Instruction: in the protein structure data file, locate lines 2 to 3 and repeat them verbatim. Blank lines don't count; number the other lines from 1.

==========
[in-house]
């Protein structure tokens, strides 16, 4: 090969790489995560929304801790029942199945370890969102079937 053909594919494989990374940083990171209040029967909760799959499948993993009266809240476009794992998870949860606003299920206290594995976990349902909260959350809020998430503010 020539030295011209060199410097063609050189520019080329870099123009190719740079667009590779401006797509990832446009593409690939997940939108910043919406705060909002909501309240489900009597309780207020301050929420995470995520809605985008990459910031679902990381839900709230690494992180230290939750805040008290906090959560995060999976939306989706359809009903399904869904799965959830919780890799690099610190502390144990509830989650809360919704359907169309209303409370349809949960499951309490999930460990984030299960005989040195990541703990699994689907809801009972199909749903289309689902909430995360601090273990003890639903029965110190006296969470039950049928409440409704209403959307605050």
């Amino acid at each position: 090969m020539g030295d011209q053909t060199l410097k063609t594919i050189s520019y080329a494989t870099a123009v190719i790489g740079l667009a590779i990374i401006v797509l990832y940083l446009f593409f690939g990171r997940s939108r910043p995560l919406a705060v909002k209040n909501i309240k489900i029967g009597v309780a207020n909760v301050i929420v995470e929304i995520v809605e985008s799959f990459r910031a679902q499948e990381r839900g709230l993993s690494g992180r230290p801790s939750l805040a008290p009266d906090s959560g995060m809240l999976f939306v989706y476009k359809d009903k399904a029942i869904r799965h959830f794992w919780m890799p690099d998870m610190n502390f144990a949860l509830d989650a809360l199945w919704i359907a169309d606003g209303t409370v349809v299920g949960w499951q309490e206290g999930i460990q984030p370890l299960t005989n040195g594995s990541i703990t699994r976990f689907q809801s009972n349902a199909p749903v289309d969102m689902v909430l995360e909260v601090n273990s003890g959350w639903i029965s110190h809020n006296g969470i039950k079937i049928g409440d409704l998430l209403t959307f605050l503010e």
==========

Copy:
């Protein structure tokens, strides 16, 4: 090969790489995560929304801790029942199945370890969102079937 053909594919494989990374940083990171209040029967909760799959499948993993009266809240476009794992998870949860606003299920206290594995976990349902909260959350809020998430503010 020539030295011209060199410097063609050189520019080329870099123009190719740079667009590779401006797509990832446009593409690939997940939108910043919406705060909002909501309240489900009597309780207020301050929420995470995520809605985008990459910031679902990381839900709230690494992180230290939750805040008290906090959560995060999976939306989706359809009903399904869904799965959830919780890799690099610190502390144990509830989650809360919704359907169309209303409370349809949960499951309490999930460990984030299960005989040195990541703990699994689907809801009972199909749903289309689902909430995360601090273990003890639903029965110190006296969470039950049928409440409704209403959307605050």
């Amino acid at each position: 090969m020539g030295d011209q053909t060199l410097k063609t594919i050189s520019y080329a494989t870099a123009v190719i790489g740079l667009a590779i990374i401006v797509l990832y940083l446009f593409f690939g990171r997940s939108r910043p995560l919406a705060v909002k209040n909501i309240k489900i029967g009597v309780a207020n909760v301050i929420v995470e929304i995520v809605e985008s799959f990459r910031a679902q499948e990381r839900g709230l993993s690494g992180r230290p801790s939750l805040a008290p009266d906090s959560g995060m809240l999976f939306v989706y476009k359809d009903k399904a029942i869904r799965h959830f794992w919780m890799p690099d998870m610190n502390f144990a949860l509830d989650a809360l199945w919704i359907a169309d606003g209303t409370v349809v299920g949960w499951q309490e206290g999930i460990q984030p370890l299960t005989n040195g594995s990541i703990t699994r976990f689907q809801s009972n349902a199909p749903v289309d969102m689902v909430l995360e909260v601090n273990s003890g959350w639903i029965s110190h809020n006296g969470i039950k079937i049928g409440d409704l998430l209403t959307f605050l503010e």